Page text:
The Oil King -- an ambitious name for what's essentially a 25-gallon wheeled container with a funnel -- collects used oil all day from cars being served at the Kenny Ross Toyota dealership in Moon. Then the messy liquid is transferred to a 250-gallon tank for use as fuel to heat the service department.
That's not only a way to recycle, but it sure beats the dealership's old system of hiring a company to haul the used oil away.
"It was an expense," said James L. Ross, chairman of Kenny Ross Automotive, which sells between 10,000 and 12,000 vehicles annually out of 10 locations around the Pittsburgh region.
The automotive industry has in recent years been cranking out more hybrids, more electric vehicles and more cars that just make better use of fuel as the government sets tougher mileage standards and consumers gravitate toward ways to cut their bills.
Now the buildings where those vehicles are sold are starting to get the environmental awareness treatment, with a growing number of dealerships around the country starting to go for LEED, or Leadership in Energy and Environmental Design, certification from the Washington, D.C.-based U.S. Green Building Council.
The 47,000-square-foot Kenny Ross Toyota dealership on University Boulevard opened about a year ago, and just earned its LEED certification this year. The process takes awhile, since the applicant must prove to the council that it's hit a set of very detailed standards.
"There really isn't anything in here that you don't touch, that we didn't have to think about," said Anthony J. Ross, president and CEO of East Liberty-based Ross Development Co. and James' brother. He handled the real estate development of the site, which was the first LEED project that his company had worked on -- and therefore a learning experience.
Kenny Ross also operates Buick, Chevrolet, Ford, Nissan, Subaru and Mazda dealerships, but the Toyota project worked for the LEED effort in part because that automaker has made such projects a priority. Toyota claims a dealership built in 2006 in McKinney, Texas, was the first LEED-certified auto dealership in the country, although other brands have since had dealerships receive certification.
Toyota has set up a program to push the environmental efficiency effort, and the company now counts 32 Toyota/Lexus dealerships as being certified, with 11 more hoping for certification by year end.
It helped that the Moon dealership was built from the ground up because the former Toyota site not far away had run out of space. Starting from scratch made meeting the LEED requirements easier.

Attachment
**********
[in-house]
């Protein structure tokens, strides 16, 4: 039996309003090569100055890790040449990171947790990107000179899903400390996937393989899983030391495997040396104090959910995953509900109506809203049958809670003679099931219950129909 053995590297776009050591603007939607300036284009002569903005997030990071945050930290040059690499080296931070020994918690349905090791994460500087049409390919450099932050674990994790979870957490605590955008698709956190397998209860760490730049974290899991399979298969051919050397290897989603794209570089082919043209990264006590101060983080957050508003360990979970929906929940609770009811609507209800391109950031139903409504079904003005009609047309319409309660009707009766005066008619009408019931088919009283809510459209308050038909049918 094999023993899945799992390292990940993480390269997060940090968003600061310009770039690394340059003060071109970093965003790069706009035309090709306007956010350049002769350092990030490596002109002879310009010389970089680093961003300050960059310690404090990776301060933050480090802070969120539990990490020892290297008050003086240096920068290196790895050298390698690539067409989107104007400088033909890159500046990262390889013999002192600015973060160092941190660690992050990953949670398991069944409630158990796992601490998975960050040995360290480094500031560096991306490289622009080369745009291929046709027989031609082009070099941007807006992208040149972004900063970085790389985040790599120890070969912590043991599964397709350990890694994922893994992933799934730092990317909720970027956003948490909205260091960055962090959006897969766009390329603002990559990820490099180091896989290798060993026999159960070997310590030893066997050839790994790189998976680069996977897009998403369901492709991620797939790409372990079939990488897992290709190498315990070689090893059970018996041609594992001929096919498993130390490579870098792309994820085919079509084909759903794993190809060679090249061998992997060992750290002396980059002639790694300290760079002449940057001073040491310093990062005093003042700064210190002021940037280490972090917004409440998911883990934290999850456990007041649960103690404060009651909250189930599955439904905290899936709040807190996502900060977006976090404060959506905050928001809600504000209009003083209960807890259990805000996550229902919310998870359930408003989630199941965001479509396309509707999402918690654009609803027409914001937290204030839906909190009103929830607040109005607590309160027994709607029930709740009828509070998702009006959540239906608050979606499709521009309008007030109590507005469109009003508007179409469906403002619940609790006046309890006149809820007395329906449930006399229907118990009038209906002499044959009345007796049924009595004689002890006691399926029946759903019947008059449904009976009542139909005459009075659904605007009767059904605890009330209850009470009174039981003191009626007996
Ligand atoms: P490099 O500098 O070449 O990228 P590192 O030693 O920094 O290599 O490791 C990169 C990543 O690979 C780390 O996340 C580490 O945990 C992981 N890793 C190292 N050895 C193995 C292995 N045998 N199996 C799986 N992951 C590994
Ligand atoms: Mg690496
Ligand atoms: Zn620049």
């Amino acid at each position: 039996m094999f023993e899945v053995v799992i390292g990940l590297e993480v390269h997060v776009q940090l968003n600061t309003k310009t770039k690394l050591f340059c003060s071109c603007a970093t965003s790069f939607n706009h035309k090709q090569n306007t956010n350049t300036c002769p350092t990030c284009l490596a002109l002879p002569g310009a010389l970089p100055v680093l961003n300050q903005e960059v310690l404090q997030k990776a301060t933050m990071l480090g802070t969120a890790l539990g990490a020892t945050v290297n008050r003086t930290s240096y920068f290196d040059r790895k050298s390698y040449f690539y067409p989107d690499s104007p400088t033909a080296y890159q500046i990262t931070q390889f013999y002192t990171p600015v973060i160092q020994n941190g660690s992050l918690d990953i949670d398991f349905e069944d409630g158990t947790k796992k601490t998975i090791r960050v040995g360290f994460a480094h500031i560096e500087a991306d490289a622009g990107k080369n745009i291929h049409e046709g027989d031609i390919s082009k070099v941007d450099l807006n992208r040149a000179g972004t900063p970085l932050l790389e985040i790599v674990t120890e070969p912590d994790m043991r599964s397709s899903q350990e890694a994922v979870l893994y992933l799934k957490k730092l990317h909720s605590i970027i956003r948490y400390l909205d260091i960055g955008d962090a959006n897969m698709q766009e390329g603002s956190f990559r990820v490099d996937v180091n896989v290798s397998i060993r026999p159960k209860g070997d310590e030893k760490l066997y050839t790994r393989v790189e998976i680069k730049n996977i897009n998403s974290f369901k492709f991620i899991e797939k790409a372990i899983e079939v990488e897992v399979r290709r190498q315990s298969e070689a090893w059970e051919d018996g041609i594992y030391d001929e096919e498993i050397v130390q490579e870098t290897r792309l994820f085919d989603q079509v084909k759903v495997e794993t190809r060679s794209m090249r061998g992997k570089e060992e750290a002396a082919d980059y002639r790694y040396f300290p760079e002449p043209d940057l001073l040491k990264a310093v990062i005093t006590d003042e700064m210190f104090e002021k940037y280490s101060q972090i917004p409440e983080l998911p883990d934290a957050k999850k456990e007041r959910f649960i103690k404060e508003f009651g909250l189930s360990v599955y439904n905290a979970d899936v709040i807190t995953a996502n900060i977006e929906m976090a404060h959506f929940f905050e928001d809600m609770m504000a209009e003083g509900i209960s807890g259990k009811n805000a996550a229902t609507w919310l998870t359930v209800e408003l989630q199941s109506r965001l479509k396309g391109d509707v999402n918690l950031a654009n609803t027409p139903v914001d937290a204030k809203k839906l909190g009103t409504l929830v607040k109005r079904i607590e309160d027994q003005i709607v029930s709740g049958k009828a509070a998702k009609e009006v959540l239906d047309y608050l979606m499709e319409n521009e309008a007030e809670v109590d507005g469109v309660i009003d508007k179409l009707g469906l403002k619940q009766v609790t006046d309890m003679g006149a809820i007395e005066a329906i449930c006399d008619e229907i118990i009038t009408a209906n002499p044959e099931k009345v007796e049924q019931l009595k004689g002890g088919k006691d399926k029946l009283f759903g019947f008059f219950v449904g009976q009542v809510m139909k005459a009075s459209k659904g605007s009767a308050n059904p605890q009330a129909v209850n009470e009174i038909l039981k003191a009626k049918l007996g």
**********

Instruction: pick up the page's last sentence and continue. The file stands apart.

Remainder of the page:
For example, a motel on the site needed to be cleared before construction could begin. That debris was ground and used as a cover at alternative landfills. If it hadn't, that demolition would have counted against the project.
"We would have lost so many points, it would be very challenging to get certified," said Anthony Ross.
They weren't sure how much it would cost to meet the LEED requirements, although they estimated documenting the process alone would run between $35,000 and $50,000.
In the end, they estimated it added about 1 percent to achieve standards such as sourcing 40 percent of materials from within 500 miles and installing things like high-efficiency heating and ventilation systems, a highly reflective roof and lighting motion sensors.
The dealership has acres of paved parking that can hold between 500 and 600 cars, but that's balanced in part by a rain garden to slow and filter some of the runoff. Massive windows cut the need for indoor lights in the showrooms and service area.
The building council's rules even look at the way that construction is handled. Anthony Ross said ceiling tiles weren't allowed to be present during painting because they might absorb certain chemicals.
As the auto industry nationally sees a pickup in sales, more new dealerships may be built in the coming years and LEED standards used to reduce their environmental impact.
Acceptance of sustainability practices in the commercial building industry is strong, according to a 2012 survey by the New York-based Turner Construction Co., but not everyone is committed to earning the challenging LEED certification. The survey found 48 percent of executives thought it extremely or very likely that their company would seek the Green Building Council's stamp of approval on future projects, down from 53 percent in 2010 and 61 percent in 2008.
In his Toyota dealership, James Ross thinks his investment in the process gives him a point of differentiation that might appeal to customers drawn to hybrid vehicles like the Prius and the Avalon.
A spokesman for the Green Building Council said it's hard to identify how many dealerships have been certified because the group doesn't classify projects by type of retail use.
The Ross brothers are pleased with other statistics produced by their effort, such as 80 percent less water use and utility costs 40 percent less per square foot than the older dealership. They project savings from the energy efficiency improvements will pay for the investment within two years. "It's a profit center," said Anthony Ross.
But for other Kenny Ross dealerships -- existing buildings that have been remodeled over the years -- the company chose to use checklists created by Class-G, a program created by some Pittsburgh businessmen that sets benchmarks for sustainability that companies can use on a self-directed basis.
James Ross said the 100 or so employees at the Toyota dealership have embraced the changes meant to make the business greener, as have the customers. In addition to installing electric vehicle charging stations, the car dealership set up bike racks for those who want to use them.
"Our first day in business," he said, "one of our customers pulled in on a bike."
Teresa F. Lindeman: email@example.com or at 412-263-2018. First Published October 7, 2013 8:00 PM